He explains that with a powerful quantum system, a password can be hacked in mere seconds. As autonomous driving is certainly on Yu’s radar both the potential security risks and the artificial intelligence behind it are of research interest.
“You may have heard fancy stories about artificial intelligence, but in some situations artificial intelligence is still not that intelligent,” says Yu. “
In fact he compares machine intelligence to that of animals. He uses the example of a human teaching a dog a trick, but that dog’s ability to teach another dog the same trick is restricted.
The same can be said of machines.
“In order to make machines more powerful and intelligent in the future we need to add the communication or networking component into the intelligence,” explains Yu. “That will allow the machines to speak to each other and transfer knowledge, similar to what humans are capable of.”
Once this is solved, Yu will begin tackling security and how to ensure the machines don’t share intelligence with potential malicious technologies.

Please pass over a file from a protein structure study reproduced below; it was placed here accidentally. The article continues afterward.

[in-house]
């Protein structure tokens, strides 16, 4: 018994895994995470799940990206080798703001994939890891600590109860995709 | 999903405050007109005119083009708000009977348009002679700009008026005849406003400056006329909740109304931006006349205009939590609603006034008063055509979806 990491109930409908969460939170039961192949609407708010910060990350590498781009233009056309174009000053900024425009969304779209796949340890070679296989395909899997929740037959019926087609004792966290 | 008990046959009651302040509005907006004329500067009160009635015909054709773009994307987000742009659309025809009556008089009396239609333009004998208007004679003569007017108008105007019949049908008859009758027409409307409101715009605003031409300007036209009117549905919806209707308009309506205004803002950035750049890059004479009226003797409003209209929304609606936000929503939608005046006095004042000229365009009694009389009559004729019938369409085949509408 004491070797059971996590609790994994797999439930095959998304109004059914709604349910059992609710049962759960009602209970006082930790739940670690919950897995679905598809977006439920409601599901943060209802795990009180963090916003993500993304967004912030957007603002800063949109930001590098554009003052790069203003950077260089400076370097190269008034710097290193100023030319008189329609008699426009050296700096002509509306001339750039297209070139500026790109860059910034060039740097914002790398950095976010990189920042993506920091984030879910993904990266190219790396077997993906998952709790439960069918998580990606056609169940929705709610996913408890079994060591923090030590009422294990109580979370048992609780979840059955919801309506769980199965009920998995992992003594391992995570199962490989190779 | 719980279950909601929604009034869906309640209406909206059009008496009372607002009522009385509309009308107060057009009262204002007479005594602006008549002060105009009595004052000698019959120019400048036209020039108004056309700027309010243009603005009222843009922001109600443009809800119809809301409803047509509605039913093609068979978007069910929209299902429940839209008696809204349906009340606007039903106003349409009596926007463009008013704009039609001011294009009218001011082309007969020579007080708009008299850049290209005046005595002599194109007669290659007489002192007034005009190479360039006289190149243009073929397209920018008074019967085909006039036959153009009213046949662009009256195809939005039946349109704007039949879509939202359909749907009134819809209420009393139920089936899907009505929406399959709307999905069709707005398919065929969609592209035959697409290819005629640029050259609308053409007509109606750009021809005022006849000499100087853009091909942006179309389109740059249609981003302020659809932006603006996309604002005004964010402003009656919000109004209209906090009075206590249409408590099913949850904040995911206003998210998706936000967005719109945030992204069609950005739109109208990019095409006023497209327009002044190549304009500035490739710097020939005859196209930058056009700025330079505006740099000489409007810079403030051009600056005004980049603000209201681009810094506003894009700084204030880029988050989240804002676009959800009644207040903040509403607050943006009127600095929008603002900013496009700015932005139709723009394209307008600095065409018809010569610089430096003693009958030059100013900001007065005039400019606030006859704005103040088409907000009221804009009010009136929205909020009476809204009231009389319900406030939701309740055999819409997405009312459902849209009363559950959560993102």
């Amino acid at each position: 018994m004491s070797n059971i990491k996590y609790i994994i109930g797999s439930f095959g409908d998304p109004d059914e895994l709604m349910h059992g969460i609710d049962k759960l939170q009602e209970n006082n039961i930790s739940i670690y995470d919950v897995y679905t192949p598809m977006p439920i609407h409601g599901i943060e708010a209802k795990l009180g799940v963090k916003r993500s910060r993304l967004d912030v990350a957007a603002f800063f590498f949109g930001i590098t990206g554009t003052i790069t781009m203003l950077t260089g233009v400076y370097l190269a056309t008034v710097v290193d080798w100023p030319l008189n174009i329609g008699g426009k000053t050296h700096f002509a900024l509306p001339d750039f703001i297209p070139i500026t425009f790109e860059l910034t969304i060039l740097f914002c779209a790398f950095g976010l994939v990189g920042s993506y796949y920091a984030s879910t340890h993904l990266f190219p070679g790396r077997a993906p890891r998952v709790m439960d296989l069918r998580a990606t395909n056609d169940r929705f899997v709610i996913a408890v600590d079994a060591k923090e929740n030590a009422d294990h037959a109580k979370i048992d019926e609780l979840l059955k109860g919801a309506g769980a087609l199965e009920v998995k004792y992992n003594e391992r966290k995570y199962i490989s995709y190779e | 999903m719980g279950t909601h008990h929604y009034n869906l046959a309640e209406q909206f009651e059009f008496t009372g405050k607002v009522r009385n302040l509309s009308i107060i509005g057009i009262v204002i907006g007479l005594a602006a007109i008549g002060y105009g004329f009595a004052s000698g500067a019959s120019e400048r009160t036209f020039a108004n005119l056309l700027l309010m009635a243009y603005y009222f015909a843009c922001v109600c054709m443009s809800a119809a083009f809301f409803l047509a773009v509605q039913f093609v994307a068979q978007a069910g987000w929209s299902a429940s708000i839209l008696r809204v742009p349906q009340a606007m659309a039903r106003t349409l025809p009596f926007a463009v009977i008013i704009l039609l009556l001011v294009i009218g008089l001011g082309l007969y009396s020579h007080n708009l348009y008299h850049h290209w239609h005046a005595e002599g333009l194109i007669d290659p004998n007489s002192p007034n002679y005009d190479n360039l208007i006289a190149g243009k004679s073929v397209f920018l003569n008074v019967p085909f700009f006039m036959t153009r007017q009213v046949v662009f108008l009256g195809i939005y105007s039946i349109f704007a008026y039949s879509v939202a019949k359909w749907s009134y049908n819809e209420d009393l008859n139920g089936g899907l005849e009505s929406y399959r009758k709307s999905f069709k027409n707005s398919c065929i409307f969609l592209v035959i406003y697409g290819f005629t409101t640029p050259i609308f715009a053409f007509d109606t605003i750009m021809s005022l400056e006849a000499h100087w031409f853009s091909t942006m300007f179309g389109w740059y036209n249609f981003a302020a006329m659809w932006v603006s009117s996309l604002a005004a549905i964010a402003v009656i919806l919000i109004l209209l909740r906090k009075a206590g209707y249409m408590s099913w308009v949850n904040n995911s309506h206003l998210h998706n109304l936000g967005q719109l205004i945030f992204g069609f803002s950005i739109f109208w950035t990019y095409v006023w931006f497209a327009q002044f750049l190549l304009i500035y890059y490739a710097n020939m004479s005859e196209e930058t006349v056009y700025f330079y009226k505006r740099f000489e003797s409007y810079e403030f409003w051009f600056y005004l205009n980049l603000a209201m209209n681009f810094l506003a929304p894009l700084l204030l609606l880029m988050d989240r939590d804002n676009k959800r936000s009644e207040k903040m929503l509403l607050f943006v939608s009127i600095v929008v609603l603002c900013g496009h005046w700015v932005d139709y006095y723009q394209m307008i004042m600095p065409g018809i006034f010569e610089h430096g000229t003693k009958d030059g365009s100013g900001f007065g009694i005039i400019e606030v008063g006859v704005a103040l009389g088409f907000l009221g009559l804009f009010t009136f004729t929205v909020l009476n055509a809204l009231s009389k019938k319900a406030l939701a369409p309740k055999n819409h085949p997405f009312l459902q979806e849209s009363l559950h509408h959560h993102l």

So how do we make artificial intelligence more intelligent?
“It starts with defining intelligence, says Yu, and “right now how to define intelligence is not clear. If you cannot define something, you cannot develop something.” Yet the impact of solving that equation extends beyond autonomous driving into other areas of intelligence.
“Right now it is relatively easy to get information – stock exchange updates and international news – in one second, but also easy to get fake information,” says Yu. “There are new challenges in the post-Internet era. For example, an excessive amount of information causes the information overload problem, which results in difficulty of decision-making and may lead to physical and psychological strain.”
Fake news surrounding the pandemic, vaccine and elections, made headlines recently. So it’s not just filtering the wrong information.
“It is a paradigm shift from information networking to intelligence networking. Actually, in order to facilitate humans’ cooperation, we have invented technologies enabling networking for matter (grid of transportation), for energy (grid of energy), and for information (the Internet). In our research, we argue that the next networking paradigm could be intelligence networking, where intelligence can be easily obtained, like matter, energy, and information,” explains Yu.
Yu’s preliminary results on intelligence networking are forthcoming. “I can see that we are leading the research on this and I am sure a lot of people will be interested,” says Yu.
The Web of Science Group recently recognized Carleton’s Steven Cooke, Lenore Fahrig and Richard Yu as some of the world’s most cited researchers in 2020 on its Highly Cited Researchers list.